Identity In The Age Of Uncertainty

  • Abstract:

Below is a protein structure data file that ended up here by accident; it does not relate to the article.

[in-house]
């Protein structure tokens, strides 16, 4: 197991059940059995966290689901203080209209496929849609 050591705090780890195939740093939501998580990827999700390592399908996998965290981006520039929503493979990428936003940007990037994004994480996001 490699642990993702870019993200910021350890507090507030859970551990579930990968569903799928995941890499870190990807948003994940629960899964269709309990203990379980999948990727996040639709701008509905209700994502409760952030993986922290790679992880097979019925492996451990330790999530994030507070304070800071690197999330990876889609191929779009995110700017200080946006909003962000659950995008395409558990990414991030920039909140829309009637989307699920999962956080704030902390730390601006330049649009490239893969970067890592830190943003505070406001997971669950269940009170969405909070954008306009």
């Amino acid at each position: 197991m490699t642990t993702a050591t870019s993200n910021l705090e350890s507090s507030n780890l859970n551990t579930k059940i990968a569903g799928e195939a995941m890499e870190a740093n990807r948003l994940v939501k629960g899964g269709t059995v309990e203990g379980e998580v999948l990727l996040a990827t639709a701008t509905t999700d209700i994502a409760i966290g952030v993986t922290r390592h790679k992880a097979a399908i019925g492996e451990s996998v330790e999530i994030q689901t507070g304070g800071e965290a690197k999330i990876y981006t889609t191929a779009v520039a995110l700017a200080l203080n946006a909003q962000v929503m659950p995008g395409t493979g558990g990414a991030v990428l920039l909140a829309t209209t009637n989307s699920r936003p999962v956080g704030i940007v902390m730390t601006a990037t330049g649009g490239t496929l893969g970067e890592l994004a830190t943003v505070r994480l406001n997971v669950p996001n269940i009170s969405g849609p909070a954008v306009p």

This paper argues that there is a connection between the phenomenon of World Expositions and the construction of multiple identities. Seville ‘92, the first universal exposition after Osaka ‘70, was promoted as an exceptional opportunity for Spain to realize its longstanding ambition of a ‘bridge between America and Europe.’ Many nations emphasized the historical connections with other countries, whereas others remained cautiously bend to literal interpretations of their tradition, but all of them celebrated at the same time national identities in grandiose ways and a global culture with the fading away of national frontiers. Also, the exposition masterplan relied on an imagery that reinforced place identity: a huge program of urban development was meant to create legible images that evoked similar feelings on dissimilar audiences. The year 1992 marked the significant emergence of the European Union. The EU pavilion at Expo ‘92 provided an image of itself as a one whole country, a super-nation rather that supra-nation with clear figures, cities, economic objectives in a low-profile but pervasive rationale based on the recognition of its own identity. Designed by Karsten Krebs, the only visible parts of the pavilion were its iconic 50-meter steel tower decorated with the member states flags and twelve 31-meter towers representing the twelve countries. While historically expositions helped leveling class differences contributing in creating an identity with own self-image for a rising middle class, this story tells how the sense of world fairs is able to evolve and adapt quickly. From grand narrative of national progress, they can now legitimate supra-national values through history storytelling, tradition re-invention and symbolic re-construction of a new centrality in a global world. At length, the emergence of the EU in 1992 was the peacekeeper of the exposition, which can be considered a starting point to understand the renewed interest of the 21st century towards the phenomenon.